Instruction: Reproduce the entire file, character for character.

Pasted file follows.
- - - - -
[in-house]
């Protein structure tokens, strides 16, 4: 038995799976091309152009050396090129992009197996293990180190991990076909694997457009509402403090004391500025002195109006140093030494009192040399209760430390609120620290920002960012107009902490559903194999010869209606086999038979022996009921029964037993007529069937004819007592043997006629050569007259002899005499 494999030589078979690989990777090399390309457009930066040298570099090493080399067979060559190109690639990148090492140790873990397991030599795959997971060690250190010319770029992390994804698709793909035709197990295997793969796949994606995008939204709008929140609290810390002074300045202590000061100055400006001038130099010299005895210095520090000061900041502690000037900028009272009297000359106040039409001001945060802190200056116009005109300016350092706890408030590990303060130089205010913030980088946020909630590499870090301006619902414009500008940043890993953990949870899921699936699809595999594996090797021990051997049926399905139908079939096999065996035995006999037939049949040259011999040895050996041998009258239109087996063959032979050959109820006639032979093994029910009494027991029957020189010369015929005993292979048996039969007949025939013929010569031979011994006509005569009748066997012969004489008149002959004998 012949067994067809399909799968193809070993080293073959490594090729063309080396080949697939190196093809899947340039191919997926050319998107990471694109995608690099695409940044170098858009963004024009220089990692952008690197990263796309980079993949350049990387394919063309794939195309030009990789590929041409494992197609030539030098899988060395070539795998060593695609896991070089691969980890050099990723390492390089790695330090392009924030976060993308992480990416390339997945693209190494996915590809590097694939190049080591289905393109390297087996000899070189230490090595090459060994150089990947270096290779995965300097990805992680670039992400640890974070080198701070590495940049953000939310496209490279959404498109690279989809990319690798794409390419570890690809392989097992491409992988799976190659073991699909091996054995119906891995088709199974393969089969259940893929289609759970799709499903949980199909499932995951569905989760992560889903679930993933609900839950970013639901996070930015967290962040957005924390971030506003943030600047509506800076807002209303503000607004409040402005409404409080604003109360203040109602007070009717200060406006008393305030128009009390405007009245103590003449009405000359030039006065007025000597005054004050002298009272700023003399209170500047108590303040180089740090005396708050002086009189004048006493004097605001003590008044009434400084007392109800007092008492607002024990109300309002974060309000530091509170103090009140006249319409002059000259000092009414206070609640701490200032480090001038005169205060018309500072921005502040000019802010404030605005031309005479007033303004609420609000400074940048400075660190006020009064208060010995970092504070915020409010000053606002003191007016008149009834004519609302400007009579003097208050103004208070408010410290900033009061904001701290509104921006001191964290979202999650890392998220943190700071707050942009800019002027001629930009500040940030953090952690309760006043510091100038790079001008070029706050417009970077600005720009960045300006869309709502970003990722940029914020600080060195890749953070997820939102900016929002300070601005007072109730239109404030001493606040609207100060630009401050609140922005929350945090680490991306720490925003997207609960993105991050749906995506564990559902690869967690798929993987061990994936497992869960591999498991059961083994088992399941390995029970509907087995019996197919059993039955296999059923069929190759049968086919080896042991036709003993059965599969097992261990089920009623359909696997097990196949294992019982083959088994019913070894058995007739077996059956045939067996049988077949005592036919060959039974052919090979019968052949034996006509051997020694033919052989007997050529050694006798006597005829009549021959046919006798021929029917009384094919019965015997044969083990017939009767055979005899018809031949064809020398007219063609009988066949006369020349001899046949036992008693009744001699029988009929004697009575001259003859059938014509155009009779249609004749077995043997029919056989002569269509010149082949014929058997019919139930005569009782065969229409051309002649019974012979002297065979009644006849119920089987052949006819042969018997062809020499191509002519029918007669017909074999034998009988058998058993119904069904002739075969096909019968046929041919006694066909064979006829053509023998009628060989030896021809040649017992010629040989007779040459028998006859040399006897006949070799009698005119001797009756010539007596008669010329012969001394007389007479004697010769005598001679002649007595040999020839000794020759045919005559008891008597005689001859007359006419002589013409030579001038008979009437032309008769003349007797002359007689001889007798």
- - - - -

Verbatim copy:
[in-house]
């Protein structure tokens, strides 16, 4: 038995799976091309152009050396090129992009197996293990180190991990076909694997457009509402403090004391500025002195109006140093030494009192040399209760430390609120620290920002960012107009902490559903194999010869209606086999038979022996009921029964037993007529069937004819007592043997006629050569007259002899005499 494999030589078979690989990777090399390309457009930066040298570099090493080399067979060559190109690639990148090492140790873990397991030599795959997971060690250190010319770029992390994804698709793909035709197990295997793969796949994606995008939204709008929140609290810390002074300045202590000061100055400006001038130099010299005895210095520090000061900041502690000037900028009272009297000359106040039409001001945060802190200056116009005109300016350092706890408030590990303060130089205010913030980088946020909630590499870090301006619902414009500008940043890993953990949870899921699936699809595999594996090797021990051997049926399905139908079939096999065996035995006999037939049949040259011999040895050996041998009258239109087996063959032979050959109820006639032979093994029910009494027991029957020189010369015929005993292979048996039969007949025939013929010569031979011994006509005569009748066997012969004489008149002959004998 012949067994067809399909799968193809070993080293073959490594090729063309080396080949697939190196093809899947340039191919997926050319998107990471694109995608690099695409940044170098858009963004024009220089990692952008690197990263796309980079993949350049990387394919063309794939195309030009990789590929041409494992197609030539030098899988060395070539795998060593695609896991070089691969980890050099990723390492390089790695330090392009924030976060993308992480990416390339997945693209190494996915590809590097694939190049080591289905393109390297087996000899070189230490090595090459060994150089990947270096290779995965300097990805992680670039992400640890974070080198701070590495940049953000939310496209490279959404498109690279989809990319690798794409390419570890690809392989097992491409992988799976190659073991699909091996054995119906891995088709199974393969089969259940893929289609759970799709499903949980199909499932995951569905989760992560889903679930993933609900839950970013639901996070930015967290962040957005924390971030506003943030600047509506800076807002209303503000607004409040402005409404409080604003109360203040109602007070009717200060406006008393305030128009009390405007009245103590003449009405000359030039006065007025000597005054004050002298009272700023003399209170500047108590303040180089740090005396708050002086009189004048006493004097605001003590008044009434400084007392109800007092008492607002024990109300309002974060309000530091509170103090009140006249319409002059000259000092009414206070609640701490200032480090001038005169205060018309500072921005502040000019802010404030605005031309005479007033303004609420609000400074940048400075660190006020009064208060010995970092504070915020409010000053606002003191007016008149009834004519609302400007009579003097208050103004208070408010410290900033009061904001701290509104921006001191964290979202999650890392998220943190700071707050942009800019002027001629930009500040940030953090952690309760006043510091100038790079001008070029706050417009970077600005720009960045300006869309709502970003990722940029914020600080060195890749953070997820939102900016929002300070601005007072109730239109404030001493606040609207100060630009401050609140922005929350945090680490991306720490925003997207609960993105991050749906995506564990559902690869967690798929993987061990994936497992869960591999498991059961083994088992399941390995029970509907087995019996197919059993039955296999059923069929190759049968086919080896042991036709003993059965599969097992261990089920009623359909696997097990196949294992019982083959088994019913070894058995007739077996059956045939067996049988077949005592036919060959039974052919090979019968052949034996006509051997020694033919052989007997050529050694006798006597005829009549021959046919006798021929029917009384094919019965015997044969083990017939009767055979005899018809031949064809020398007219063609009988066949006369020349001899046949036992008693009744001699029988009929004697009575001259003859059938014509155009009779249609004749077995043997029919056989002569269509010149082949014929058997019919139930005569009782065969229409051309002649019974012979002297065979009644006849119920089987052949006819042969018997062809020499191509002519029918007669017909074999034998009988058998058993119904069904002739075969096909019968046929041919006694066909064979006829053509023998009628060989030896021809040649017992010629040989007779040459028998006859040399006897006949070799009698005119001797009756010539007596008669010329012969001394007389007479004697010769005598001679002649007595040999020839000794020759045919005559008891008597005689001859007359006419002589013409030579001038008979009437032309008769003349007797002359007689001889007798």